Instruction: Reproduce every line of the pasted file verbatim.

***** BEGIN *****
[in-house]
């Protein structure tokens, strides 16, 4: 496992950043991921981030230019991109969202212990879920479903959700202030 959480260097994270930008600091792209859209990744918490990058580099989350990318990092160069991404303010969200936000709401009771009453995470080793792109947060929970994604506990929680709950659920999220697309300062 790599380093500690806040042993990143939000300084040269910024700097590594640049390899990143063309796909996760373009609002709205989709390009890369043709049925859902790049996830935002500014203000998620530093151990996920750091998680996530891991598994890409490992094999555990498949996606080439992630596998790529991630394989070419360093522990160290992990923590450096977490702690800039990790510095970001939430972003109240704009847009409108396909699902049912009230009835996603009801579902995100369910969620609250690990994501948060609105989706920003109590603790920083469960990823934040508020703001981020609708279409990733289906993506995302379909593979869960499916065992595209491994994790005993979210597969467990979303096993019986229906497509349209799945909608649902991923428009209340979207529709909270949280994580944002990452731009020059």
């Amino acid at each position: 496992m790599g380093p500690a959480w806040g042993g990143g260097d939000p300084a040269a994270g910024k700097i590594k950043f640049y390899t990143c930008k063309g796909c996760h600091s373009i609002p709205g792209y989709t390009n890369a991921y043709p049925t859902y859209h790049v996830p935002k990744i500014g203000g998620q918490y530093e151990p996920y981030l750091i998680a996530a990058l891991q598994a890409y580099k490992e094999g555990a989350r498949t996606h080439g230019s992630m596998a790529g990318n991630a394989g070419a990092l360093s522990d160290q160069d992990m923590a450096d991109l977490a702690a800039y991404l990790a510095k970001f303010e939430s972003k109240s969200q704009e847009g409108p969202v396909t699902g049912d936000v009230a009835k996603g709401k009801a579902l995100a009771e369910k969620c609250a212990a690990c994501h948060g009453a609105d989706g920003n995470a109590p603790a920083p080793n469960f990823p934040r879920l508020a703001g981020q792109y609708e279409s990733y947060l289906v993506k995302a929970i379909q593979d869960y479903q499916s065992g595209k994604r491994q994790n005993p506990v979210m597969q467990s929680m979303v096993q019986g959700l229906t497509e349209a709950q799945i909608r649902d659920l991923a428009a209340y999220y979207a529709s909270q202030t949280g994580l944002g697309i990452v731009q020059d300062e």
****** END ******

[in-house]
């Protein structure tokens, strides 16, 4: 496992950043991921981030230019991109969202212990879920479903959700202030 959480260097994270930008600091792209859209990744918490990058580099989350990318990092160069991404303010969200936000709401009771009453995470080793792109947060929970994604506990929680709950659920999220697309300062 790599380093500690806040042993990143939000300084040269910024700097590594640049390899990143063309796909996760373009609002709205989709390009890369043709049925859902790049996830935002500014203000998620530093151990996920750091998680996530891991598994890409490992094999555990498949996606080439992630596998790529991630394989070419360093522990160290992990923590450096977490702690800039990790510095970001939430972003109240704009847009409108396909699902049912009230009835996603009801579902995100369910969620609250690990994501948060609105989706920003109590603790920083469960990823934040508020703001981020609708279409990733289906993506995302379909593979869960499916065992595209491994994790005993979210597969467990979303096993019986229906497509349209799945909608649902991923428009209340979207529709909270949280994580944002990452731009020059």
């Amino acid at each position: 496992m790599g380093p500690a959480w806040g042993g990143g260097d939000p300084a040269a994270g910024k700097i590594k950043f640049y390899t990143c930008k063309g796909c996760h600091s373009i609002p709205g792209y989709t390009n890369a991921y043709p049925t859902y859209h790049v996830p935002k990744i500014g203000g998620q918490y530093e151990p996920y981030l750091i998680a996530a990058l891991q598994a890409y580099k490992e094999g555990a989350r498949t996606h080439g230019s992630m596998a790529g990318n991630a394989g070419a990092l360093s522990d160290q160069d992990m923590a450096d991109l977490a702690a800039y991404l990790a510095k970001f303010e939430s972003k109240s969200q704009e847009g409108p969202v396909t699902g049912d936000v009230a009835k996603g709401k009801a579902l995100a009771e369910k969620c609250a212990a690990c994501h948060g009453a609105d989706g920003n995470a109590p603790a920083p080793n469960f990823p934040r879920l508020a703001g981020q792109y609708e279409s990733y947060l289906v993506k995302a929970i379909q593979d869960y479903q499916s065992g595209k994604r491994q994790n005993p506990v979210m597969q467990s929680m979303v096993q019986g959700l229906t497509e349209a709950q799945i909608r649902d659920l991923a428009a209340y999220y979207a529709s909270q202030t949280g994580l944002g697309i990452v731009q020059d300062e």